In the year 1905, Albert Einstein postulated the existence of spacetime — the four-dimensional space in which everything else exists. Gravitational waves are disturbances in the spacetime that travel at the speed of light in wave form. Just like any other waves, gravitational waves also move away from the point of origin. First direct detection of gravitational waves happened on 14 September 2015 using advanced LIGO detectors.
You can visualize spacetime as a water pond that houses fish, other aquatic animals, plants, pebbles, rocks etc. When a fish moves through pond, it causes waves in the water (we can see these waves when fish moves near the water surface). The bigger the fish, bigger will be the waves. Gravitational waves move in spacetime just like ripples move through water.
In 2017, Rainer Weiss, Kip Stephen Thorne and Barry Clark Barish were awarded the Nobel Prize in Physics for playing key role in the direct detection of gravitational waves. This detection also proved that Albert Einstein was right about his spacetime postulate and existence of gravitational waves.
Understanding Gravitational Waves
Space objects, like stars, planets and black holes, create curvature in spacetime. Massive the object, greater would be the curvature. As these objects move through space, their curvature also moves along. But when these objects move at a very high speed the the changes in curvature spin off and move outward like a wave at the speed of light.
To an observer, gravitational waves appear to stretch and squeeze things that come in their path. The amount of distortion gravitational waves can cause is inversely proportional to the distance from the origin. This means that nearer the origin, gravitational waves will stretch and squeeze objects more. This is because of the fact that as these waves move away from origin, they lose intensity.
Sources of Gravitational Waves
In order to generate gravitational waves, the cosmic objects have to be of great mass and they must be accelerating at a very high speed. The merger of two binary neutron stars, or a neutron star and a black hole, has been observed to be causing the emission of gravitational waves.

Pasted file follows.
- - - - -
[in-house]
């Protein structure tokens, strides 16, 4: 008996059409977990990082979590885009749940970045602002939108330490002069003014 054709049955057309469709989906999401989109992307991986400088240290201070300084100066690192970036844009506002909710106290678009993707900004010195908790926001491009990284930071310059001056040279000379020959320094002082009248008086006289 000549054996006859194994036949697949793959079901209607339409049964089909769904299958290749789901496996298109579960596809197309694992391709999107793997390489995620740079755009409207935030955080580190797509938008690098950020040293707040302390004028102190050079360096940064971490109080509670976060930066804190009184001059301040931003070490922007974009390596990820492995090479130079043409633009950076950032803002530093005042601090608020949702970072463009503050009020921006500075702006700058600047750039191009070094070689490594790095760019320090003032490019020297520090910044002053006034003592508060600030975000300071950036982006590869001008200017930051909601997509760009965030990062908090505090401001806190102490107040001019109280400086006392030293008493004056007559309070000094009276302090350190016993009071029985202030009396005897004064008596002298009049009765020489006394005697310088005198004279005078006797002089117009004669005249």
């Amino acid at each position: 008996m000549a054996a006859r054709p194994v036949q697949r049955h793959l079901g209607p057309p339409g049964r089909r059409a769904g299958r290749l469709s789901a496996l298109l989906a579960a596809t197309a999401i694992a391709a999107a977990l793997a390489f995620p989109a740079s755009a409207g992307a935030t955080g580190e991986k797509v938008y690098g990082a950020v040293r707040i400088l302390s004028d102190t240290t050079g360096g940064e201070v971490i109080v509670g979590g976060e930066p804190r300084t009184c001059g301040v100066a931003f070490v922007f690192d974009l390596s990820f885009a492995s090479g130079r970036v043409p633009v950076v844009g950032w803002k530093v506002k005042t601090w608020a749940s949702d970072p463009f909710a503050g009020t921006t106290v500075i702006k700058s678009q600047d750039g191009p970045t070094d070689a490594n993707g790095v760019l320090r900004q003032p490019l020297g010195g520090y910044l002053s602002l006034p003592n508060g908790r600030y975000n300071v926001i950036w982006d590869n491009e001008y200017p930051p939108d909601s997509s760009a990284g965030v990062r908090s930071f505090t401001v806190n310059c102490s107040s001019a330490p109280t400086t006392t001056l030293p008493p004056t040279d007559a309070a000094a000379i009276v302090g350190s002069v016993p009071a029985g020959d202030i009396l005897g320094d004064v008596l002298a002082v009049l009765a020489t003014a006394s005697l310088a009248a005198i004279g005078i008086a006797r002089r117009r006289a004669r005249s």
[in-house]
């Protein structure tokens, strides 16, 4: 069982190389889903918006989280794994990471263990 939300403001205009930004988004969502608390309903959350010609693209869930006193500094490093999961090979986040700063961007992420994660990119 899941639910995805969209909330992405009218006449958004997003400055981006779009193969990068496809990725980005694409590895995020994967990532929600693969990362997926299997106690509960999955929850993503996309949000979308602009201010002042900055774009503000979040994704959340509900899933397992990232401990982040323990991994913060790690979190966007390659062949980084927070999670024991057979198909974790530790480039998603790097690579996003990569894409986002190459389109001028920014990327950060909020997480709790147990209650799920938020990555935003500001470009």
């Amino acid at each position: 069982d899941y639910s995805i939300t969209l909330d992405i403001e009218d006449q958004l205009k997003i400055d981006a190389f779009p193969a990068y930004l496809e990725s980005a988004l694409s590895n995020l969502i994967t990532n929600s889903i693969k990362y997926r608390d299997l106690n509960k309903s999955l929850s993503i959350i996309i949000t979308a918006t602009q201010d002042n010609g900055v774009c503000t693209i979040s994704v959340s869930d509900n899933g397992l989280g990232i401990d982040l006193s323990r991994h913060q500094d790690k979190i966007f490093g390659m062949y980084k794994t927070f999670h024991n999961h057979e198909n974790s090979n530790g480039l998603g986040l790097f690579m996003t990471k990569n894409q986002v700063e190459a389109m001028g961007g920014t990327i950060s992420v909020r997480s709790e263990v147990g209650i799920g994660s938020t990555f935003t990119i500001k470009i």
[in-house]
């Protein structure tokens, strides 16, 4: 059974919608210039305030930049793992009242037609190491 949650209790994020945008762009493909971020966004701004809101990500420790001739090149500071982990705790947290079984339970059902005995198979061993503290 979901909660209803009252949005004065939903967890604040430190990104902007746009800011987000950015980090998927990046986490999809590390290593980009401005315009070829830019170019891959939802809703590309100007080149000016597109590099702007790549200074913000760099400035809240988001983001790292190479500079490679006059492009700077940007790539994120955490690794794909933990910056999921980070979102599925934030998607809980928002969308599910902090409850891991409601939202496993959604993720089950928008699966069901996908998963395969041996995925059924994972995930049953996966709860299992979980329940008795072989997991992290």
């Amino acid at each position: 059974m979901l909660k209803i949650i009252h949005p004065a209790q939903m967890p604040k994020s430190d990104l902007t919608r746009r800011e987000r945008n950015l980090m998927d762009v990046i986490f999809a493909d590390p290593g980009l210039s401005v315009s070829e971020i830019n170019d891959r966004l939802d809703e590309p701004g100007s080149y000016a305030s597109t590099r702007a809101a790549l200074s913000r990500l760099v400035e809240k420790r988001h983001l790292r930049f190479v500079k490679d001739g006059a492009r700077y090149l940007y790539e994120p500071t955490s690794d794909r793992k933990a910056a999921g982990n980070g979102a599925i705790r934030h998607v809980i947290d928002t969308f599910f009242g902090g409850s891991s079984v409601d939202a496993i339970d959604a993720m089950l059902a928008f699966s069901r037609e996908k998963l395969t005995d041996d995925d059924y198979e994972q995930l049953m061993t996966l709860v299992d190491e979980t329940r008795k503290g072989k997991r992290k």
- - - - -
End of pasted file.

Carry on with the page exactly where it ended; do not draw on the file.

The following image shows an artist’s impression of gravitational waves generated by two inspiralling binary neutron stars.
What is LIGO?
Laser Interferometer Gravitational-Wave Observatory (LIGO) are two observatories created to detect cosmic gravitational waves. These are located in the United States in Livingston (Louisiana) and Hanford Site (Washington). LIGO, and a similar European observatory Virgo, detected the gravitation waves on 14 September 2015.
How are Gravitational Waves Detected?
Because gravitational waves can stretch and squeeze things in its path, if we can detect this stretching and squeezing, we can detect the presence of gravitational waves.
LIGO observatory has two arms which are two miles long. These arms use sophisticated lasers, mirrors and other highly sensitive equipment. When a gravitational waves passes through Earth, they, just like everything else, stretch and squeeze these LIGO arms as well. LIGO sensors detect this extremely small change in the length of arms.
How small change do gravitational waves cause? Well, the waves that we have detected, they originated from a very far away source. So, by the time they reach Earth, their intensity became very low and thus they caused negligible change in the objects on Earth.
Negligible, but detectable!
It is predicted that these waves will cause a change of 1 part in 1020. It means that if the length of an object is 1020 meters, then this object will stretch and squeeze by one meter.
Use the citation below to add this article to your bibliography
"Gravitational Waves: LIGO Observatory, Detection, Theory and Speed." Dashamlav.com. Web. 25 May 2022. <https://dashamlav.com/gravitational-waves-ligo-observatory-detection-theory-and-speed/>
Dashamlav.com, "Gravitational Waves: LIGO Observatory, Detection, Theory and Speed." Accessed 25 May 2022. https://dashamlav.com/gravitational-waves-ligo-observatory-detection-theory-and-speed/
"Gravitational Waves: LIGO Observatory, Detection, Theory and Speed." (n.d.). Dashamlav.com. Retrieved 25 May 2022 from https://dashamlav.com/gravitational-waves-ligo-observatory-detection-theory-and-speed/